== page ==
The Eocene deep-water sand-rich deposits of the Grès d'Annot of southern France have been used as outcrop analogues for offshore Cretaceous reservoirs of Campos Basin, southeastern Brazil. The analogy is chiefly based on the sand-rich, confined nature of the two systems. Such application can be questioned as the contrasting geological settings, i.e. convergent versus passive margin, could produce rather different depositional scenarios. Detailed comparison between the two systems permits, however, recognizing additional similarities, and also some differences, whose recognition is important to ensure the correct application of the Grès d'Annot as an analogue for this and other passive-margin reservoirs. Comparative analysis of channel dimensions, facies continuity, and three-dimensional expression suggests that confined sand-rich systems show many similarities in terms of critical reservoir heterogeneity, providing that palaeotopographic control was similar, regardless of the tectonic environment in which they were formed. In addition, contrasts found among sequences in the same tectonic setting suggest that other factors (such as, for example, sand/shale ratio of the sediment input) play an important role in defining reservoir architecture. These observations further suggest that, once similarities and differences are correctly understood, analogue data, even from quite different tectonic settings, may provide a powerful tool for improving subsurface reservoir models.
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Deep-Water Sedimentation in the Alpine Basin of SE France: New perspectives on the Grès d'Annot and related systems
The Grès d′Annot Formation of SE France constitutes a classic and outstanding example of a sand-rich turbidite system controlled by synsedimentary tectonics, and has often been used as an outcrop analogue for deep-water hydrocarbon reservoirs. Over the last 10 years, research efforts by different academic and industrial teams have led to important reappraisals of prevailing ideas on the Gres d′Annot, particularly on the nature and controlling factors of the depositional processes, the small-scale architecture and sequence organization of the deposits, the tectonic regime of the basin and its impact on palaeogeography, and the interaction between sediment gravity flows and basin-floor topography.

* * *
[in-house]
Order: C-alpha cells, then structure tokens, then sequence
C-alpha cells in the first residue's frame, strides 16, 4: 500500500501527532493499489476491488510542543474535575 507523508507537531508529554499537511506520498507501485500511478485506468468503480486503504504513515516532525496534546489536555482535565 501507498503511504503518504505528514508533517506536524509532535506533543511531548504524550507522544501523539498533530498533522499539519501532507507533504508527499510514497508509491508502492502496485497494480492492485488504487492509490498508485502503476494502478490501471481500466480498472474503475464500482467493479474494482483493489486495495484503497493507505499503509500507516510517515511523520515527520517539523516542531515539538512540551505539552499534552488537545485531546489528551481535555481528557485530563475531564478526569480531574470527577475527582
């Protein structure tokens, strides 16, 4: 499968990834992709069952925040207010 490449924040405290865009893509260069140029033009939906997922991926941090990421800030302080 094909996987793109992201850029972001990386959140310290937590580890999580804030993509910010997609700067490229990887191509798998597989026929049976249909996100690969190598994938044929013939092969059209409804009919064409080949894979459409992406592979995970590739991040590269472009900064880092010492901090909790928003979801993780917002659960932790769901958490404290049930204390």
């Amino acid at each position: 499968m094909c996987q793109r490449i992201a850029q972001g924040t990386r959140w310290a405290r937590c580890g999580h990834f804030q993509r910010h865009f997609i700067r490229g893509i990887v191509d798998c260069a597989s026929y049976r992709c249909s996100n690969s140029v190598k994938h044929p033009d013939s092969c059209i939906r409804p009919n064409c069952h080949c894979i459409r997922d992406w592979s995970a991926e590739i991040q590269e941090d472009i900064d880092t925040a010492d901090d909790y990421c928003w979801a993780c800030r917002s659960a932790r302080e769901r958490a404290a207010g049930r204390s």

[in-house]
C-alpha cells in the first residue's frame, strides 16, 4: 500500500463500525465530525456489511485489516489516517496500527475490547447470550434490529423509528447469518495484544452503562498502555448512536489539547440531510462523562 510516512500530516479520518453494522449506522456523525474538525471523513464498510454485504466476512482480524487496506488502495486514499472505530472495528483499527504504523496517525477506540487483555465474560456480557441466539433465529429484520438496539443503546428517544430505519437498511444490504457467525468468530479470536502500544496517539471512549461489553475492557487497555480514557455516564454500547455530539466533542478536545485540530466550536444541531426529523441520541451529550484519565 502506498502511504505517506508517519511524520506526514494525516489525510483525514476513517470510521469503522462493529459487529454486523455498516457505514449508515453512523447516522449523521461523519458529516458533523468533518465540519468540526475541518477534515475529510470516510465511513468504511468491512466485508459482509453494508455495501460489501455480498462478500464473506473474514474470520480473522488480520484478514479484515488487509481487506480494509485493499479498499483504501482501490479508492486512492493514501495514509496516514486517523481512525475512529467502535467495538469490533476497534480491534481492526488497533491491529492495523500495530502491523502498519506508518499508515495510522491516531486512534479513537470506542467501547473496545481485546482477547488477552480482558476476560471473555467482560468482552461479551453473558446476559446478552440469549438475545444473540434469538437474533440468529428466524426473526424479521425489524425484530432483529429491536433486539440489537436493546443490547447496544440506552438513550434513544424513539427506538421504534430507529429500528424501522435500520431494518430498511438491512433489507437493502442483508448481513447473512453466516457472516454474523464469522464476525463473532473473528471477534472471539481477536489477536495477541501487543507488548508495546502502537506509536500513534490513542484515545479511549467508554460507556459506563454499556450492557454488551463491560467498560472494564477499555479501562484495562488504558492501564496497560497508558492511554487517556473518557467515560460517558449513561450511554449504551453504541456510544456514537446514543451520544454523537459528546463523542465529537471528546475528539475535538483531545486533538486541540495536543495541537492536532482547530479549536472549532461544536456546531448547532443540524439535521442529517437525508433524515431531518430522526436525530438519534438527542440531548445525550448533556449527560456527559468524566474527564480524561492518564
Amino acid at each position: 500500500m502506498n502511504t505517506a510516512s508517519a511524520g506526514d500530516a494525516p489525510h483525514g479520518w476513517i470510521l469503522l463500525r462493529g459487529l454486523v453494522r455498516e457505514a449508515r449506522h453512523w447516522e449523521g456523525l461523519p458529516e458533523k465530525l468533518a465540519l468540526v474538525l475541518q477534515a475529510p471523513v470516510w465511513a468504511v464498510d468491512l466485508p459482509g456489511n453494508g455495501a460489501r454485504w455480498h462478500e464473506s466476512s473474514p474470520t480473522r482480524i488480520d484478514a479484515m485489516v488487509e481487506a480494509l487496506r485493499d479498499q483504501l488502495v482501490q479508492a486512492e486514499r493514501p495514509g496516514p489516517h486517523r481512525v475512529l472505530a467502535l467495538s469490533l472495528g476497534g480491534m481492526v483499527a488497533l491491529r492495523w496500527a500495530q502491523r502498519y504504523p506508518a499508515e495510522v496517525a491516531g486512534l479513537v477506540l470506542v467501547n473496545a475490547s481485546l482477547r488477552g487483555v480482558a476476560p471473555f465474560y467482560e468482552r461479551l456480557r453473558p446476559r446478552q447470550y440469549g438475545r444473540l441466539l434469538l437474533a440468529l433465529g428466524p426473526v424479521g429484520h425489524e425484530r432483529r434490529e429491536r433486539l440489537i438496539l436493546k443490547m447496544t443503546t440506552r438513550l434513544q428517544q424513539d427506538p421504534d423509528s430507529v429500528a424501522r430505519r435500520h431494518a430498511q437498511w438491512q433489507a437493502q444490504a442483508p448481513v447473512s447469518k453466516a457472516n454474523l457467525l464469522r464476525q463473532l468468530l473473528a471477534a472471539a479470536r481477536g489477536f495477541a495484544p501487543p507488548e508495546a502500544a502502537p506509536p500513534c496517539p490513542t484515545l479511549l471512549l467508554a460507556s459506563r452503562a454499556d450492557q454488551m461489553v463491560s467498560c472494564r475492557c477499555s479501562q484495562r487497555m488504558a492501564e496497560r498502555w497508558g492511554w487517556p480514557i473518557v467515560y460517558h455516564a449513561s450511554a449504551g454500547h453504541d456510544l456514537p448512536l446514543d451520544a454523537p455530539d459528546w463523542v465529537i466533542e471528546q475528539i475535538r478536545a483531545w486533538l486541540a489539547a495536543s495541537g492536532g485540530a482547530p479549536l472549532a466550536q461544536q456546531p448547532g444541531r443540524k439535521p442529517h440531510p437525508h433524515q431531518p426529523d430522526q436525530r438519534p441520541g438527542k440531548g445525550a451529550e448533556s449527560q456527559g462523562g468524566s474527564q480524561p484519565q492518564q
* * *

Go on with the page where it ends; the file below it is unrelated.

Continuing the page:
This volume offers a multidisciplinary overview and draws up the ′state-of-the-art′ of scientific knowledge on this influential turbidite system. Complementary aspects are covered, from structural geology, sedimentology and sequence stratigraphy, to modelling of sedimentary processes and architectures, geochemistry, reservoir characterization, seismic modelling and uses as analogues for deep-marine hydrocarbon fields.
This book will be of use to both academic researchers (geologists and geophysicists) and industry professionals dealing with the characterization and modelling of deep-water sediments.